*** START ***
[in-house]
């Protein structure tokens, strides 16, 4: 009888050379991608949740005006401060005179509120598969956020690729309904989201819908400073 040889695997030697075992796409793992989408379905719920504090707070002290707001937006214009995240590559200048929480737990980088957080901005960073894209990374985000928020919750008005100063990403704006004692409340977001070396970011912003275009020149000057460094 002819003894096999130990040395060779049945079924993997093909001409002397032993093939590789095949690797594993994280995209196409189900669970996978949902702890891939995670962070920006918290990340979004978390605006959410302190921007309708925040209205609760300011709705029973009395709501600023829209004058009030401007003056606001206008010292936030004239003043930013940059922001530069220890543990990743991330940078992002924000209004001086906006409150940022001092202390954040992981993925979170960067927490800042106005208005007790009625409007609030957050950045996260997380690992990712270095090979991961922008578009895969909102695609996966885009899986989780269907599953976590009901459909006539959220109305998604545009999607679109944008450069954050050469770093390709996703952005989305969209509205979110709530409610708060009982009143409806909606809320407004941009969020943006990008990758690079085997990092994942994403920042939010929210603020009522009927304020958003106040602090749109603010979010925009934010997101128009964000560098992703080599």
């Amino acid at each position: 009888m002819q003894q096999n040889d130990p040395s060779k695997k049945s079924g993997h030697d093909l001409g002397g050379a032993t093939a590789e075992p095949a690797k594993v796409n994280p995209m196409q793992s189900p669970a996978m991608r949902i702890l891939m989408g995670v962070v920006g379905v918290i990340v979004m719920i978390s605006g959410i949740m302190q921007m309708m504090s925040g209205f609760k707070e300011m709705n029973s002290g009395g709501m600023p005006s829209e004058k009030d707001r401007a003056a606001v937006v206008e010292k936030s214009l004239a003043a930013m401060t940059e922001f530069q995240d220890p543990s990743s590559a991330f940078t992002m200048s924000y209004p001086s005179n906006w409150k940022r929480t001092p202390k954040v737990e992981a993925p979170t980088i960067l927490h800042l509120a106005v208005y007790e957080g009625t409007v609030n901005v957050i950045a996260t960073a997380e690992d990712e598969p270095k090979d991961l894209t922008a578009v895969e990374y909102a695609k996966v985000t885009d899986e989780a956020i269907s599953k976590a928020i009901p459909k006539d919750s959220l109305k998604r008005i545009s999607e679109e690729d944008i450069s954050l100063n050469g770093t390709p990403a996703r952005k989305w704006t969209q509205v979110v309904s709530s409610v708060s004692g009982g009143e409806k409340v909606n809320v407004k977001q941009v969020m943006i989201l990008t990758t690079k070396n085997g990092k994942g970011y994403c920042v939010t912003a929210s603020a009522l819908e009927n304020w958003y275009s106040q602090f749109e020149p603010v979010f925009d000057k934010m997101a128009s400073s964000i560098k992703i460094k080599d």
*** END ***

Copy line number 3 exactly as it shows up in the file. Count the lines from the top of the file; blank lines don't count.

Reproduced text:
């Amino acid at each position: 009888m002819q003894q096999n040889d130990p040395s060779k695997k049945s079924g993997h030697d093909l001409g002397g050379a032993t093939a590789e075992p095949a690797k594993v796409n994280p995209m196409q793992s189900p669970a996978m991608r949902i702890l891939m989408g995670v962070v920006g379905v918290i990340v979004m719920i978390s605006g959410i949740m302190q921007m309708m504090s925040g209205f609760k707070e300011m709705n029973s002290g009395g709501m600023p005006s829209e004058k009030d707001r401007a003056a606001v937006v206008e010292k936030s214009l004239a003043a930013m401060t940059e922001f530069q995240d220890p543990s990743s590559a991330f940078t992002m200048s924000y209004p001086s005179n906006w409150k940022r929480t001092p202390k954040v737990e992981a993925p979170t980088i960067l927490h800042l509120a106005v208005y007790e957080g009625t409007v609030n901005v957050i950045a996260t960073a997380e690992d990712e598969p270095k090979d991961l894209t922008a578009v895969e990374y909102a695609k996966v985000t885009d899986e989780a956020i269907s599953k976590a928020i009901p459909k006539d919750s959220l109305k998604r008005i545009s999607e679109e690729d944008i450069s954050l100063n050469g770093t390709p990403a996703r952005k989305w704006t969209q509205v979110v309904s709530s409610v708060s004692g009982g009143e409806k409340v909606n809320v407004k977001q941009v969020m943006i989201l990008t990758t690079k070396n085997g990092k994942g970011y994403c920042v939010t912003a929210s603020a009522l819908e009927n304020w958003y275009s106040q602090f749109e020149p603010v979010f925009d000057k934010m997101a128009s400073s964000i560098k992703i460094k080599d």